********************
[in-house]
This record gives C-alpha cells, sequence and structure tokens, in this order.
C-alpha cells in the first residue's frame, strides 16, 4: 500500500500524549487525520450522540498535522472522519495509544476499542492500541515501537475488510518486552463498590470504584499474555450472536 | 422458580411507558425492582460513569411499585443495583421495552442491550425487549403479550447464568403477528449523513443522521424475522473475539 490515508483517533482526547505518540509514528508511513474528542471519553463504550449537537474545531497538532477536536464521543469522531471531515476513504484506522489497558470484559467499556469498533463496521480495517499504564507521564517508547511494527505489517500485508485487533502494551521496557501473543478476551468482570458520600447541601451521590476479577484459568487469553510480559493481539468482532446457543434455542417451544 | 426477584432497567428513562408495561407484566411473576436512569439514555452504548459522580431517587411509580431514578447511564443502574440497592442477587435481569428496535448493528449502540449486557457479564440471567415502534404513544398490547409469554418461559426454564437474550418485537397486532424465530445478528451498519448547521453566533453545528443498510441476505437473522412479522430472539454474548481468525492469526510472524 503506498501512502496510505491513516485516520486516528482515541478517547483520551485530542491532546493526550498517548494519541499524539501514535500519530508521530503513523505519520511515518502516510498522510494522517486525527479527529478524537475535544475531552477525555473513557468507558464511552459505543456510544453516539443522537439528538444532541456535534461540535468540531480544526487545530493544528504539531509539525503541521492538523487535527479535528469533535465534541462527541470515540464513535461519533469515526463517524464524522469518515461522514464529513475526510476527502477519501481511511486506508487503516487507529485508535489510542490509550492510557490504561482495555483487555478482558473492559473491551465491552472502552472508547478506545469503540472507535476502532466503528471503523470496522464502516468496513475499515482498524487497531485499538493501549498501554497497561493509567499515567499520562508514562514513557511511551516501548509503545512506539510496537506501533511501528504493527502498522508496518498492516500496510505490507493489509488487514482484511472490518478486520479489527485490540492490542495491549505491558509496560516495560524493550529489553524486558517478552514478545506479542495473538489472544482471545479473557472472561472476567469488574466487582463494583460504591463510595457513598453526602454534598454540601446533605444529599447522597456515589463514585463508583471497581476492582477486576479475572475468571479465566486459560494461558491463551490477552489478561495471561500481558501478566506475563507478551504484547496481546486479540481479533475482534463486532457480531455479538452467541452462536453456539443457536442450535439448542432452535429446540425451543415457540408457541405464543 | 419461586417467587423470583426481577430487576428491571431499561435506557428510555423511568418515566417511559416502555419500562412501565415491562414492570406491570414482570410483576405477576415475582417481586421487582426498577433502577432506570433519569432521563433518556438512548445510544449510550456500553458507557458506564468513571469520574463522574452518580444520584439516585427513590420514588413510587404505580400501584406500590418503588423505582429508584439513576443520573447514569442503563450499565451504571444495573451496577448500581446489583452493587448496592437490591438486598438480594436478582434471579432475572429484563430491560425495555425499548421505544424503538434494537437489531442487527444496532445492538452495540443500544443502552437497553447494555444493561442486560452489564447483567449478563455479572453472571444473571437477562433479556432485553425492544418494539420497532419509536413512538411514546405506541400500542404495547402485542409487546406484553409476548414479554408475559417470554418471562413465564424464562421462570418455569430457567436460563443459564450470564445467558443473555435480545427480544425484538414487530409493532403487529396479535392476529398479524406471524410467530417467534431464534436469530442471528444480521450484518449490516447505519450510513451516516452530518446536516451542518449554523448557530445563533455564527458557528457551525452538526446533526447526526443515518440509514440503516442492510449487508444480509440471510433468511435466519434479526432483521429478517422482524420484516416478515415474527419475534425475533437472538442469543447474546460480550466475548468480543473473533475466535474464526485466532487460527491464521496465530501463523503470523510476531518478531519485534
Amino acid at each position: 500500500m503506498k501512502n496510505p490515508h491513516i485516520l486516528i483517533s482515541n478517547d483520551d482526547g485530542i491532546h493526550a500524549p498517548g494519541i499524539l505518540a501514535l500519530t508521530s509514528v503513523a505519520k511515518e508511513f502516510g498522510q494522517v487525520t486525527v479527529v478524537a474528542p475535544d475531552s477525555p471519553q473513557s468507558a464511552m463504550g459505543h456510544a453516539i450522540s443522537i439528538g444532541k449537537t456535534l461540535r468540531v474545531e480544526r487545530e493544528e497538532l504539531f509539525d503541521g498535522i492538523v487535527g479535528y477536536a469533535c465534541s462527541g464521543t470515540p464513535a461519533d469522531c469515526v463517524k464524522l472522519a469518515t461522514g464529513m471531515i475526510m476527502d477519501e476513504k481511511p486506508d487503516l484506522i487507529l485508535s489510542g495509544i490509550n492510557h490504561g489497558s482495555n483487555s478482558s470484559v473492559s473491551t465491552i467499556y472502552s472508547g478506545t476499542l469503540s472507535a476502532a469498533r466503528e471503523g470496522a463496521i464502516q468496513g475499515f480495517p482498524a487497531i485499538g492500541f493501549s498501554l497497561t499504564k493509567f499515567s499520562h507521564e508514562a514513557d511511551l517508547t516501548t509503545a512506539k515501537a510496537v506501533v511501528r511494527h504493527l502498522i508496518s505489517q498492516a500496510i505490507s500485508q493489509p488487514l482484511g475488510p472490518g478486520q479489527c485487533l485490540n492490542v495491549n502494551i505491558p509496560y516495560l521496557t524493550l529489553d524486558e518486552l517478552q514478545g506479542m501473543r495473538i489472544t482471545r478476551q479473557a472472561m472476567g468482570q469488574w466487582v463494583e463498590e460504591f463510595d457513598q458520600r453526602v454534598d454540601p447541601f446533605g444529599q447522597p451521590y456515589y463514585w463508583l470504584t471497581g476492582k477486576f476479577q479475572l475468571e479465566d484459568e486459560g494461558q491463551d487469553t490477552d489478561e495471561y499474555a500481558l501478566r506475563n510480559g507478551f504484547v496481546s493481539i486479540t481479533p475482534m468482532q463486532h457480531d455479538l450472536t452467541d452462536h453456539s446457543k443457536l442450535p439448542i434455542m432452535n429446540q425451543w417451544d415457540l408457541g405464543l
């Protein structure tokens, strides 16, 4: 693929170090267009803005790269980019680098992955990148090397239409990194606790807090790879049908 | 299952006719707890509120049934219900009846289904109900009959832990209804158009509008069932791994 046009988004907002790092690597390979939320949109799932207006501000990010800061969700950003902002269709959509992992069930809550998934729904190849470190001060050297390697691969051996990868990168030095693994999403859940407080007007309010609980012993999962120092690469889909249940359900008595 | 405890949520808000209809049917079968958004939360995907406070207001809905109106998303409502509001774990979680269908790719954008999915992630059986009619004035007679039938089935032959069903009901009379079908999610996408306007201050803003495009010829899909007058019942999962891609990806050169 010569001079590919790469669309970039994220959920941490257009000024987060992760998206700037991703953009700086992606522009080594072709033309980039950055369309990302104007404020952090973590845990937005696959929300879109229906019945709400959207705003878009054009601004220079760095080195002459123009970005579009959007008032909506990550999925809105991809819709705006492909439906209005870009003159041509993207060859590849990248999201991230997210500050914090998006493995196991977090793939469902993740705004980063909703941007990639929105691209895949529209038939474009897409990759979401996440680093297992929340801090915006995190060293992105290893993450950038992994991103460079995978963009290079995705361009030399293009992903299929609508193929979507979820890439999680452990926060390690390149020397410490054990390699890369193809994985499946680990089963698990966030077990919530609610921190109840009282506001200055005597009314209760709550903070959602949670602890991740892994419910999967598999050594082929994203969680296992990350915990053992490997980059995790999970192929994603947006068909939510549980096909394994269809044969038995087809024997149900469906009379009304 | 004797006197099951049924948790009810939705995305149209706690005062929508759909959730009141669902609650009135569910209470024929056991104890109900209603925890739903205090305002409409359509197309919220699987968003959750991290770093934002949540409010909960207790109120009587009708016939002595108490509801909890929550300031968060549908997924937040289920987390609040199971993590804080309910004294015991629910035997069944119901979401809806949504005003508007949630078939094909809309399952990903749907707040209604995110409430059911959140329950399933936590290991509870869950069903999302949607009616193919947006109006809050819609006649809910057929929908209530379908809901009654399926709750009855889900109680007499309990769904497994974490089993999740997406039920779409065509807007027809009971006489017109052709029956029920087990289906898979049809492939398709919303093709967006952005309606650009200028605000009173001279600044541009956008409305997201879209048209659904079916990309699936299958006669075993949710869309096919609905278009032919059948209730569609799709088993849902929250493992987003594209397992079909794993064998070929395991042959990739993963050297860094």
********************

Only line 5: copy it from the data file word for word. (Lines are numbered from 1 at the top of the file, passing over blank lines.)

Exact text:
């Protein structure tokens, strides 16, 4: 693929170090267009803005790269980019680098992955990148090397239409990194606790807090790879049908 | 299952006719707890509120049934219900009846289904109900009959832990209804158009509008069932791994 046009988004907002790092690597390979939320949109799932207006501000990010800061969700950003902002269709959509992992069930809550998934729904190849470190001060050297390697691969051996990868990168030095693994999403859940407080007007309010609980012993999962120092690469889909249940359900008595 | 405890949520808000209809049917079968958004939360995907406070207001809905109106998303409502509001774990979680269908790719954008999915992630059986009619004035007679039938089935032959069903009901009379079908999610996408306007201050803003495009010829899909007058019942999962891609990806050169 010569001079590919790469669309970039994220959920941490257009000024987060992760998206700037991703953009700086992606522009080594072709033309980039950055369309990302104007404020952090973590845990937005696959929300879109229906019945709400959207705003878009054009601004220079760095080195002459123009970005579009959007008032909506990550999925809105991809819709705006492909439906209005870009003159041509993207060859590849990248999201991230997210500050914090998006493995196991977090793939469902993740705004980063909703941007990639929105691209895949529209038939474009897409990759979401996440680093297992929340801090915006995190060293992105290893993450950038992994991103460079995978963009290079995705361009030399293009992903299929609508193929979507979820890439999680452990926060390690390149020397410490054990390699890369193809994985499946680990089963698990966030077990919530609610921190109840009282506001200055005597009314209760709550903070959602949670602890991740892994419910999967598999050594082929994203969680296992990350915990053992490997980059995790999970192929994603947006068909939510549980096909394994269809044969038995087809024997149900469906009379009304 | 004797006197099951049924948790009810939705995305149209706690005062929508759909959730009141669902609650009135569910209470024929056991104890109900209603925890739903205090305002409409359509197309919220699987968003959750991290770093934002949540409010909960207790109120009587009708016939002595108490509801909890929550300031968060549908997924937040289920987390609040199971993590804080309910004294015991629910035997069944119901979401809806949504005003508007949630078939094909809309399952990903749907707040209604995110409430059911959140329950399933936590290991509870869950069903999302949607009616193919947006109006809050819609006649809910057929929908209530379908809901009654399926709750009855889900109680007499309990769904497994974490089993999740997406039920779409065509807007027809009971006489017109052709029956029920087990289906898979049809492939398709919303093709967006952005309606650009200028605000009173001279600044541009956008409305997201879209048209659904079916990309699936299958006669075993949710869309096919609905278009032919059948209730569609799709088993849902929250493992987003594209397992079909794993064998070929395991042959990739993963050297860094």